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Author Sawyer, Thomas W. ♦ Nelson, Peggy ♦ Bjarnason, Stephen ♦ Vair, Cory ♦ Yimin, Shei ♦ Tenn, Catherine ♦ Lecavalier, Pierre ♦ Burczyk, Andrew
Source United States Department of Energy Office of Scientific and Technical Information
Content type Text
Language English
Subject Keyword APPLIED LIFE SCIENCES ♦ CELL CULTURES ♦ SULFIDES ♦ TOXICITY ♦ CHALCOGENIDES ♦ SULFUR COMPOUNDS
Abstract The effect of ionic environment on sulphur mustard (bis 2-chloroethyl sulphide; HD) toxicity was examined in CHO-K1 cells. Cultures were treated with HD in different ionic environments at constant osmolar conditions (320 mOsM, pH 7.4). The cultures were refed with fresh culture medium 1 h after HD exposure, and viability was assessed. Little toxicity was apparent when HD exposures were carried out in ion-free sucrose buffer compared to LC{sub 50} values of {approx} 100-150 {mu}M when the cultures were treated with HD in culture medium. Addition of NaCl to the buffer increased HD toxicity in a salt concentration-dependent manner to values similar to those obtained in culture medium. HD toxicity was dependent on both cationic and anionic species with anionic environment playing a much larger role in determining toxicity. Substitution of NaI for NaCl in the treatment buffers increased HD toxicity by over 1000%. The activity of the sodium hydrogen exchanger (NHE) in recovering from cytosolic acidification in salt-free and in different chloride salts did not correlate with the HD-induced toxicity in these buffers. However, the inhibition by HD of intracellular pH regulation correlated with its toxicity in NaCl, NaI and sucrose buffers. Analytical chemical studies and the toxicity of the iodine mustard derivative ruled out the role of chemical reactions yielding differentially toxic species as being responsible for the differences in HD toxicity observed. This work demonstrates that the early events that HD sets into motion to cause toxicity are dependent on ionic environment, possibly due to intracellular pH deregulation.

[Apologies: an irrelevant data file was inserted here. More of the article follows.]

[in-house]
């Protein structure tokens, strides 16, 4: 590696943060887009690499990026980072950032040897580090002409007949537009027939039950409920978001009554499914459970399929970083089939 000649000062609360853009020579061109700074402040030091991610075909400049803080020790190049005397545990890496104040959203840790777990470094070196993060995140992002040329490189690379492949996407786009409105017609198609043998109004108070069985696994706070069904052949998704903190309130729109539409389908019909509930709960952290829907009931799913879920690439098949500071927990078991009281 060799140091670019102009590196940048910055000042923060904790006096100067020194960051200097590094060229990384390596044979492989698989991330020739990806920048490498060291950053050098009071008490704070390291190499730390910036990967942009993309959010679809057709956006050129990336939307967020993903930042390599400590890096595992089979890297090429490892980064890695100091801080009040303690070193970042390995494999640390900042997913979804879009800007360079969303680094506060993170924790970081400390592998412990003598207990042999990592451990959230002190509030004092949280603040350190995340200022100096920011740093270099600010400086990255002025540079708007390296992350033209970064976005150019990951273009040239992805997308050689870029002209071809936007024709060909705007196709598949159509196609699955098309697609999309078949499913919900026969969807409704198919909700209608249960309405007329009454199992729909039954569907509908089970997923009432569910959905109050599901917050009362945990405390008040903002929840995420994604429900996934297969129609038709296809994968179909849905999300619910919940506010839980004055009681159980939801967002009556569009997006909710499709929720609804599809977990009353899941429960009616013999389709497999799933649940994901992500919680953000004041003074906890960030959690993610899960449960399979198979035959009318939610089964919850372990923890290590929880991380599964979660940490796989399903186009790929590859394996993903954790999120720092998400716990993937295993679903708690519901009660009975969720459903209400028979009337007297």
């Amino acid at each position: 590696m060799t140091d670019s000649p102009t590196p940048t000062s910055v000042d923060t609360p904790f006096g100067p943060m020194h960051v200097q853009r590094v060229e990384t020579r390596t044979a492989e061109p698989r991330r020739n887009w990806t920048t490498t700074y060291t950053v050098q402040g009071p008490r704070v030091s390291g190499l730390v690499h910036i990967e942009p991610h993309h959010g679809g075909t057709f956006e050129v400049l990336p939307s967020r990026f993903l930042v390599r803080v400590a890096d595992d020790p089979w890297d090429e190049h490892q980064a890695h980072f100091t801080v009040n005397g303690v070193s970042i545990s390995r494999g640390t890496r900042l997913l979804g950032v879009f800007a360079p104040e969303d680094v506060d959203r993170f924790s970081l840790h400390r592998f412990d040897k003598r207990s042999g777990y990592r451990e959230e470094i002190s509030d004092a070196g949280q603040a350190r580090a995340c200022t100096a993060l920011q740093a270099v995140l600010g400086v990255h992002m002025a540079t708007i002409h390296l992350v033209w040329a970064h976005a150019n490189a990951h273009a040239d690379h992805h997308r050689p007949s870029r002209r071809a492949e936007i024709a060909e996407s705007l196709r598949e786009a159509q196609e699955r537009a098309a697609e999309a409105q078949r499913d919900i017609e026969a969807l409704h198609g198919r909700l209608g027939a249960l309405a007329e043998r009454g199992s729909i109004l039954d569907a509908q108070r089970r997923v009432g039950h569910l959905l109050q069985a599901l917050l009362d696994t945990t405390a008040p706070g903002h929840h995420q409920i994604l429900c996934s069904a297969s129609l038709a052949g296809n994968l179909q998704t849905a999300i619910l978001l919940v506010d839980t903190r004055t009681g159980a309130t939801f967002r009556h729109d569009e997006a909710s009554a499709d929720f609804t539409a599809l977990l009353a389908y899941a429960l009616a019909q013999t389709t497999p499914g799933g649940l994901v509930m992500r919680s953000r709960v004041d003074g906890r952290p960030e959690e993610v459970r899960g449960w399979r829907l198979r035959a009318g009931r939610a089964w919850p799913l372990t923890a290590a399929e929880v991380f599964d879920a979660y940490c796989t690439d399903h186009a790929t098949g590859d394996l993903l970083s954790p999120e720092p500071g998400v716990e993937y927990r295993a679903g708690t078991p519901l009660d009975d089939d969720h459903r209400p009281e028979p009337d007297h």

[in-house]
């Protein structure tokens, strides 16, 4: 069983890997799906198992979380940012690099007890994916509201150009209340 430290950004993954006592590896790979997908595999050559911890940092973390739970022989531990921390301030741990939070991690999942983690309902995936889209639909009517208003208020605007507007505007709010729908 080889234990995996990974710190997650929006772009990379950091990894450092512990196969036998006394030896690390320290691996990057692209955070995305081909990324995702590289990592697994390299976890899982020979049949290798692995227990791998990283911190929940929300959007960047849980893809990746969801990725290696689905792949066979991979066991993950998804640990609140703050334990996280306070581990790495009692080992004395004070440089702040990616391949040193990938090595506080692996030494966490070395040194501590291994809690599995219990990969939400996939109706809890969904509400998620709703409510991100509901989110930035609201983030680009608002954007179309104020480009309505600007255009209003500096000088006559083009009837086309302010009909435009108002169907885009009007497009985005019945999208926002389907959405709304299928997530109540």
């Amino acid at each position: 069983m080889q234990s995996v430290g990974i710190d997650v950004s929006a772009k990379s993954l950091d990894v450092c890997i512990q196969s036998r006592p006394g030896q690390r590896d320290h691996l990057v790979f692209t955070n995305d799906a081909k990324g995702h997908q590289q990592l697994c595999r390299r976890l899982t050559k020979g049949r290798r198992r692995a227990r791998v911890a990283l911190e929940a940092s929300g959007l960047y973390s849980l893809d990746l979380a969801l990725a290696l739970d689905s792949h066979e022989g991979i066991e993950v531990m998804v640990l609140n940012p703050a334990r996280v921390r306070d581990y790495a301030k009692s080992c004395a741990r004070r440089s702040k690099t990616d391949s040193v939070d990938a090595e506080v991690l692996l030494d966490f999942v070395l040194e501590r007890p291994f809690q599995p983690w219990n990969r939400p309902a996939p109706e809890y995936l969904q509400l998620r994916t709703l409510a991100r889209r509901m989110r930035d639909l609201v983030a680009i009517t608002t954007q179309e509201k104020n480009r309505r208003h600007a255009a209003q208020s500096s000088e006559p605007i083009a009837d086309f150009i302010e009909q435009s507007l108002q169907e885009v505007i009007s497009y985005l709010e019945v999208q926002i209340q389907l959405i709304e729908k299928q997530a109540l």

ISSN 0041008X
Educational Use Research
Learning Resource Type Article
Publisher Date 2010-09-15
Publisher Place United States
Journal Toxicology and Applied Pharmacology
Volume Number 247
Issue Number 3


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